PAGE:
Mt Pleasant News

Wash Journal   Fairfield Ledger
Neighbors Growing Together | Aug 21, 2018

Local dentists work pro bono with students through I-Smile program

Mar 30, 2018

By Grace King, Mt. Pleasant News


It’s been almost a decade that Iowa implemented a mandatory dental screening for students going into kindergarten, and the I-Smile program is ensuring students in Henry County are accounted for.

I-Smile, which is a grant with Washington County Public Health and serves Henry County, reaches out to parents whose children don’t have dental screening records to make sure they are treated. The program also coordinates dentists and dental hygienists, who volunteer to do student screenings and sealants.

In Mt. Pleasant, Dr. Matthew Wettach and Dr. Karla Maher volunteer to do most of the screenings for Henry County students for free.

“I think it’s really important to recognize doctors who are doing that,” said Buzz Bezoni, chair of the Board of Health during their meeting on Tuesday, March 27.

While the state requires students to have dental screenings, there are no consequences for those who don’t turn in paperwork saying that they have seen their dentist. “There’s nothing to be done if it’s not done,” I-Smile Coordinator Martha Hernandez said.

This year, 350 second- and third-grade students in Henry County, not including Winfield, have been screened through this program. For the students who don’t need sealants, they still get a fluoride varnish, Hernandez said.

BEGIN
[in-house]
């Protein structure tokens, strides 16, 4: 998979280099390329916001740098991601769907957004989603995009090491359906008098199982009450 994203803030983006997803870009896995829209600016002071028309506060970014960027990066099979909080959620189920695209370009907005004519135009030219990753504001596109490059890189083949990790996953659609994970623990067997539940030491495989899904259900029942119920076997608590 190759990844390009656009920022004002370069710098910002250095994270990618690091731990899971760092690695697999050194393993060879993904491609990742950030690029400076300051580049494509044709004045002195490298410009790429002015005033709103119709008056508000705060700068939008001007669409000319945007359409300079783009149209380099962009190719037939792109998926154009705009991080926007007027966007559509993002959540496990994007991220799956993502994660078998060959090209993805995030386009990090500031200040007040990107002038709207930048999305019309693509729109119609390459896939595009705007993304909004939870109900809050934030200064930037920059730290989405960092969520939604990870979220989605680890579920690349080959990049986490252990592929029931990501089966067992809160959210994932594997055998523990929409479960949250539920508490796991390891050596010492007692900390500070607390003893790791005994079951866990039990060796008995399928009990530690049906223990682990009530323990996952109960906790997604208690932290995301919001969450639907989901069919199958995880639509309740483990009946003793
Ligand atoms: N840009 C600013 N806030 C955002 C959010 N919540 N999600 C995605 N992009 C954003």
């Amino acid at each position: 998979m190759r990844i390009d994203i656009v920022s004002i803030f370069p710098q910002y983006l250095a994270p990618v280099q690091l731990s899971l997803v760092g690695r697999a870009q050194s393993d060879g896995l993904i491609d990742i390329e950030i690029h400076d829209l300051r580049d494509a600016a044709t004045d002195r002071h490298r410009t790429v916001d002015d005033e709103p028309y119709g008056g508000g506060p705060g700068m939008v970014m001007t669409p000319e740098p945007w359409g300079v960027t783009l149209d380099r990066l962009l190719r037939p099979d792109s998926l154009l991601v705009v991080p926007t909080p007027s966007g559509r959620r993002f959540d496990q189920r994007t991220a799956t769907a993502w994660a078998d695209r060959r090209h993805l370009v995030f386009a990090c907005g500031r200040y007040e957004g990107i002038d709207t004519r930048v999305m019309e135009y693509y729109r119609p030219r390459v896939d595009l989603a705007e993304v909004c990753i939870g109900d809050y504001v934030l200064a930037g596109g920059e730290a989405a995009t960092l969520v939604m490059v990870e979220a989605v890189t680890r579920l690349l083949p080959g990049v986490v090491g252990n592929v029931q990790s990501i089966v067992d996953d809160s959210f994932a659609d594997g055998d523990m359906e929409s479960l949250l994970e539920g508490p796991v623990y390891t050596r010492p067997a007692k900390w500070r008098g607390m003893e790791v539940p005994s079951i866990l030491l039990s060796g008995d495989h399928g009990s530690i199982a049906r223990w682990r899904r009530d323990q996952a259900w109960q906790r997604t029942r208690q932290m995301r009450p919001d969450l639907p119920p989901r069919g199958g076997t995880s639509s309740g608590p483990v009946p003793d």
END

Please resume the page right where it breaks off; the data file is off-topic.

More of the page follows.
In completing regular checkups for Henry County students through the I-Smile program, 420 students had no problems, 59 required dental care and eight required urgent dental care.

I-Smile wants to expand their program to include seventh-grade in the fluoride varnish, but right now it’s on hold because of lack of staffing and grant funding.

In other news, in a letter to the Board of Health, Leichty & Son Construction requested that the county consider implementing a policy requiring each contractor to attend continuing education classes and be certified before installing any wastewater treatment systems.

Kurt Leichty, of Leichty & Sons, wrote that his employees keep up with classes and certifications to install and inspect sewer systems and spend a lot of money in doing so. “It would be nice to see the county make a level playing field with contractors on requirements for training,” Leichty wrote. “It would not only be fair to contractors, but also for homeowners who are receiving the service.”

Bruce Hudson, with RUSS, said that counties typically consider certification requirements on a county to county basis. He said there are two sides to this argument: the county knows the work being done is up to code; however, contractors might be eliminated through this regulation, which could drive up bids.

“The pros are enormous,” Hudson said. “The only down side I see is the possibility of eliminating contractors. I think the letter is absolutely right though. The county should be looking toward making sure people are certified.”

Currently, contractors are not required for installing wastewater systems. Homeowners can even install them on their own with education and inspections by RUSS.

The Board of Health will continue to discuss the issue in future meetings.

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